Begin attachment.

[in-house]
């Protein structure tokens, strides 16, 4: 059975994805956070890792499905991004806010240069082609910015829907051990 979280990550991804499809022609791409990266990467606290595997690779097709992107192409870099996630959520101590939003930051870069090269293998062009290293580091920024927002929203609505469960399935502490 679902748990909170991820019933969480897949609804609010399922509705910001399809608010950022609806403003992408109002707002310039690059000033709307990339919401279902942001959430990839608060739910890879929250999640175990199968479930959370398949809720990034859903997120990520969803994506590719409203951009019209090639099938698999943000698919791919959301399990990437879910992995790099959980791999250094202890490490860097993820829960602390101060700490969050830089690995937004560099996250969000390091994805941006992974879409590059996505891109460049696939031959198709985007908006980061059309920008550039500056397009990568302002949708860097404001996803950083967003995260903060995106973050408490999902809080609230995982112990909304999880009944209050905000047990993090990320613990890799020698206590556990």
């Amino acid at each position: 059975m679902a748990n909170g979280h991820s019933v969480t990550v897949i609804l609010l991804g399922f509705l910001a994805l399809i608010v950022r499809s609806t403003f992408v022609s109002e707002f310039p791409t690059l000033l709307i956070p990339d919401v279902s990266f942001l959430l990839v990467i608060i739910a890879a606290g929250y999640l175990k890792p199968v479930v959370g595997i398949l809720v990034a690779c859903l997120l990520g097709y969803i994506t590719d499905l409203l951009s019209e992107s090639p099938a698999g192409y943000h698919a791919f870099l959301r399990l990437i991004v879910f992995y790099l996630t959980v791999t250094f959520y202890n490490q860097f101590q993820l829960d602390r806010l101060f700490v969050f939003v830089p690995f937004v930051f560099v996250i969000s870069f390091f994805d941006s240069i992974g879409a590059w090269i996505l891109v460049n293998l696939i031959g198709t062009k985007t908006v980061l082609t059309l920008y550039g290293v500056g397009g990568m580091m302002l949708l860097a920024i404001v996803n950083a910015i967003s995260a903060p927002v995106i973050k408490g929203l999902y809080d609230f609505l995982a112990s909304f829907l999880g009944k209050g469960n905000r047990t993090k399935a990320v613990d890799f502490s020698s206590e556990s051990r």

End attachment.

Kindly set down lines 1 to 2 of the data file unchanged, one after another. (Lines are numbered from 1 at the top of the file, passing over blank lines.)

[in-house]
């Protein structure tokens, strides 16, 4: 059975994805956070890792499905991004806010240069082609910015829907051990 979280990550991804499809022609791409990266990467606290595997690779097709992107192409870099996630959520101590939003930051870069090269293998062009290293580091920024927002929203609505469960399935502490 679902748990909170991820019933969480897949609804609010399922509705910001399809608010950022609806403003992408109002707002310039690059000033709307990339919401279902942001959430990839608060739910890879929250999640175990199968479930959370398949809720990034859903997120990520969803994506590719409203951009019209090639099938698999943000698919791919959301399990990437879910992995790099959980791999250094202890490490860097993820829960602390101060700490969050830089690995937004560099996250969000390091994805941006992974879409590059996505891109460049696939031959198709985007908006980061059309920008550039500056397009990568302002949708860097404001996803950083967003995260903060995106973050408490999902809080609230995982112990909304999880009944209050905000047990993090990320613990890799020698206590556990």